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Pankaj Tripathi lays bare a 'dead' man's plight in 'Kaagaz'

enid@khaleejtimes.com Filed on January 11, 2021
Photo/Supplied

The film highlights the tricky importance of official papers in modern life.

Pankaj Tripathi has truly come a long way since his Bollywood debut in 2004’s Run. An actor whose range and artistic brilliance have shone through in whatever part he took on, whether it was a mysterious ‘Godman’ in Sacred Games, a mafia boss in Mirzapur, or even a South Indian superstar in Shakeela, Pankaj is now at a stage in his career where critical acclaim as well as fan adoration are at their peak.

So where does he go from here? Only uphill, we concluded over a Zoom call with the Gunjan Saxena actor, who made us realise that while appreciative of all the plaudits coming his way, he is someone who remains extremely humble and down-to-earth, radiating a simplicity and positivity that you can’t help but admire.

Perhaps it is these qualities that make him portray a common man with so much conviction in his first release of 2021, Kaagaz. Based on the true story of Lal Bihari, an Indian farmer and activist who, after being declared officially ‘dead’, battled bureaucracy for almost two decades in order to prove his existence, the film, directed by Satish Kaushik, is streaming now on ZEE5. Pankaj revealed he was happy with the initial response to Kaagaz and the fact that it was relatable to people of different backgrounds. “I feel very good. It’s being liked a lot here in India. This is perhaps my first film that was reviewed by so many different people; on YouTube there are reviews in Hindi, Tamil, Telugu, Assamese, Bengali, Oriya, and other languages...people are watching it and doing their own reviews!”

While Kaagaz has received mixed reactions from critics, praise for Pankaj’s performance seems to be unanimous. When asked why he took on this role, the actor said he felt the story was an “important” one that “needed to reach people”.

“It’s the story of Lal Bihari, whose death certificate was made despite him still being alive. He fought a battle for many years to prove that he was not dead. In the course of that struggle there were many dramatic events, for example, he fought an election, that too from Rajiv Gandhi’s constituency, he organised his own ‘funeral’ rally.”

Pankaj believes the film showcases the value of ‘kaagaz’ (papers) and how without a particular document (or with the wrong one) you could land yourself in a soup. “This is the case not only in India but around the world. There is a poem at the end of the film that says ‘in the whole world, the fight is about papers’. Papers are important everywhere. For example, you reach immigration and if your visa is not completely correct then you will not be allowed to enter that country. So in this modern age, in a democracy, the use of papers and their role is huge. And that is what the film says, that sometimes a paper becomes bigger and more important than a person!”

Pankaj remarked (jokingly, perhaps?) that he was attracted to the film also because it was a ‘lead’ role. “Before this no one gave me a lead role. But for me, every role however small, is a lead role. Plus I felt this was a perfect opportunity to showcase my craft.”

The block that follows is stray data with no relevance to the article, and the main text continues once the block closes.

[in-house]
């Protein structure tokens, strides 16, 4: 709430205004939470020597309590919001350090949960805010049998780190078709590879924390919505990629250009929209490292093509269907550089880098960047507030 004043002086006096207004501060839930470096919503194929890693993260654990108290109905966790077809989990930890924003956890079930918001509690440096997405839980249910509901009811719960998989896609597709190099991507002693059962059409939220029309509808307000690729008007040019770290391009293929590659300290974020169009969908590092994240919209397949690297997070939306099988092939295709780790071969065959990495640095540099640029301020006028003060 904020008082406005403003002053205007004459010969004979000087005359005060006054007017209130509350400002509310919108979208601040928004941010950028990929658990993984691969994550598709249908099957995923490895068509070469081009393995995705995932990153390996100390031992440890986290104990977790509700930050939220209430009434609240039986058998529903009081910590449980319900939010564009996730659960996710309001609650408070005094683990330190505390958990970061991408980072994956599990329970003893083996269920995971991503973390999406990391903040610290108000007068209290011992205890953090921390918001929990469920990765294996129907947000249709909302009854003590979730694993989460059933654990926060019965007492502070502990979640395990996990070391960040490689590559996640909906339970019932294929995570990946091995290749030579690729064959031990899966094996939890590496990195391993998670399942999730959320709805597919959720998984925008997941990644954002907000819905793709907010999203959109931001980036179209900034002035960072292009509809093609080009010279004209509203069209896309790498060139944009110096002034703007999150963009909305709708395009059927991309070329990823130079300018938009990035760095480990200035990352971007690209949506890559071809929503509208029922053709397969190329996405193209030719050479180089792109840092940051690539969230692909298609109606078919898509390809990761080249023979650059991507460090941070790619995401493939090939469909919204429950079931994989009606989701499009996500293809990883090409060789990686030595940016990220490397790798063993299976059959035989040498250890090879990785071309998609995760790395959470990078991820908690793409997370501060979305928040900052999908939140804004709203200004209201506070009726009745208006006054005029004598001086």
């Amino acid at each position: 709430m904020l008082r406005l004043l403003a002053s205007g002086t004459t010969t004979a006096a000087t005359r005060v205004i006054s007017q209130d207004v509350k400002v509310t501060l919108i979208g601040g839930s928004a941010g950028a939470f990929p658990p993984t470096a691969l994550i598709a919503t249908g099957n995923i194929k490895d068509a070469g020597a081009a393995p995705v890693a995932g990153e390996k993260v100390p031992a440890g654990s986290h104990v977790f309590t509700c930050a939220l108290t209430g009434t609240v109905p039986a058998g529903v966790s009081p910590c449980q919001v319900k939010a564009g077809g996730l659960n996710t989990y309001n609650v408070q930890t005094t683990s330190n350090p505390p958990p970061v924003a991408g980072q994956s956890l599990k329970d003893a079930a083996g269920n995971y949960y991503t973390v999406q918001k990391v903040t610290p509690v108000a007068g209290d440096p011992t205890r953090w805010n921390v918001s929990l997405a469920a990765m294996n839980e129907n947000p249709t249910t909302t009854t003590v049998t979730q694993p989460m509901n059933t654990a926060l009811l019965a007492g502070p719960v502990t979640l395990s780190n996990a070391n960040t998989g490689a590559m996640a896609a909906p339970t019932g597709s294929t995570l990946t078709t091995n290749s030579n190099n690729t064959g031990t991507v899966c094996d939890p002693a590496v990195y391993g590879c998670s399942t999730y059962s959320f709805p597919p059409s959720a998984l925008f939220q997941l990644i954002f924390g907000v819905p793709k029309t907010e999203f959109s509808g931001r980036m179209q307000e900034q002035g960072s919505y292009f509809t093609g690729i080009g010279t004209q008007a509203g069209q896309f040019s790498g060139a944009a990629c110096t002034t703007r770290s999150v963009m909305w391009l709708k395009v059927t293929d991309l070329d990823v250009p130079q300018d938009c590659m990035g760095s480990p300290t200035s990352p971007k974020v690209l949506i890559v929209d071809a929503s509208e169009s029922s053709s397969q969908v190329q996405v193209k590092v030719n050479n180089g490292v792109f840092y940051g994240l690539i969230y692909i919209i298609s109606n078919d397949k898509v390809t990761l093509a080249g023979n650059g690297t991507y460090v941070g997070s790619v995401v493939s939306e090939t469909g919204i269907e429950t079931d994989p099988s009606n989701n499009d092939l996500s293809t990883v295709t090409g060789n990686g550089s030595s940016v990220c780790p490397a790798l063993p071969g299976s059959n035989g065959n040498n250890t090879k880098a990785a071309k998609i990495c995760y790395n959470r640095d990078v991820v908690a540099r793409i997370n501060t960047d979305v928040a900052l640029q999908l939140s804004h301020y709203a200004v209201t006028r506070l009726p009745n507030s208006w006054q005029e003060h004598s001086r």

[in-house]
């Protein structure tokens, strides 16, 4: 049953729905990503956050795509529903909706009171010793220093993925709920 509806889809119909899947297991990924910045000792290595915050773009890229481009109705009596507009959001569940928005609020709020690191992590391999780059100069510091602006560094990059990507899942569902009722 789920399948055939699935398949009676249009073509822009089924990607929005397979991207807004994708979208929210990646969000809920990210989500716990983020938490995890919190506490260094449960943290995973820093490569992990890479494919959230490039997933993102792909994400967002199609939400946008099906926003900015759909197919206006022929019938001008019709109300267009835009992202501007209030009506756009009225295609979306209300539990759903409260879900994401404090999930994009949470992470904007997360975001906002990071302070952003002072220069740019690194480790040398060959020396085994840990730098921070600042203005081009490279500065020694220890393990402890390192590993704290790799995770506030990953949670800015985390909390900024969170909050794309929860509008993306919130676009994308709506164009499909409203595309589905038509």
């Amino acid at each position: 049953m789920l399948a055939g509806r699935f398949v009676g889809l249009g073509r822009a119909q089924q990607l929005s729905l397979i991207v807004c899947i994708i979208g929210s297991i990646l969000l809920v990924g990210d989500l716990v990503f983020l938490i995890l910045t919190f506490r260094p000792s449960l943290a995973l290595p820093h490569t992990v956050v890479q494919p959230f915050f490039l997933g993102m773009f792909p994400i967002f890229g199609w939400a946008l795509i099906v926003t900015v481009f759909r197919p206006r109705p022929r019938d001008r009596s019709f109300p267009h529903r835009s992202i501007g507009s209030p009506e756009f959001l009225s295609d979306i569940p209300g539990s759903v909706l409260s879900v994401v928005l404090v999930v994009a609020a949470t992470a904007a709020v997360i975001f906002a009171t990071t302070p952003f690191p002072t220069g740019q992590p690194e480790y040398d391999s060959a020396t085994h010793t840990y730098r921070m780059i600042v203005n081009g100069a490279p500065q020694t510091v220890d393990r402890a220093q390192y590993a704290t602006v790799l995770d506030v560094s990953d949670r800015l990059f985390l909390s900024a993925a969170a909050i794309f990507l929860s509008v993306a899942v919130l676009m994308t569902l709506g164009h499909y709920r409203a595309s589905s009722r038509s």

Kaagaz is produced by Salman Khan Films, which is a solid backing for any actor. Pankaj said he was thankful for the superstar’s support. “He is a very popular actor with a really strong fan following and his films make big money at the box office. People love him a lot. I’ve only met him once for about five minutes, then last week we met again. So I don’t really have any personal connection with him. I wouldn’t say we are friends or meet often but I am very thankful to him and Satish Kaushik, who has been wanting to make this film for the past 15 years and it finally got made, that they gave me this opportunity back in 2018, when Salman liked the story and decided to come on board to make the film. He is to me what he is to you and to fans, a popular star.”

Citing Irrfan Khan and fellow Bihari actor Manoj Bajpayee as major influences in his acting journey, Pankaj joked that if Bajpayee, who hailed from his neck of the woods could become ‘Bhiku Mhatre’ (an iconic gangster from hit 1998 crime drama Satya), then he could do something big too.

“I was a fan of Irrfan Khan and he inspired me to do something different with my craft. And as far as coming to Mumbai is concerned, it was Manoj Bajpayee who inspired me. I felt that if this guy from across the river where I stay can do this then so can I!”

Pankaj, who had a successful 2020, hopes for the best in 2021, not only for himself but everyone. “I hope things get better, not only for me but the whole world, and the pandemic ends. I have two great films that will release this year, ’83 and Mimi, both of which portray me in a very different light.”

He concluded with a message for his fans in the UAE. “I would like to send a lot of love to all of them. I get a lot of messages from Dubai fans, many of whom are from my district in India. Happy New Year and please keep watching; I will continue to entertain you genuinely and with sincerity and along with entertainment I will also convey some important messages!”

author

Enid Grace Parker

A bibliophile and amateur poetry enthusiast, Enid grew up in Dubai in the 80s and loves to add a dash of nostalgia to her stories. She enjoys retro music, vintage Hollywood and Bollywood films and hanging around coffee shops and city bookstores hoping an idea for that once-in-a-lifetime best-selling novel will finally pop into her head.





 
 
 
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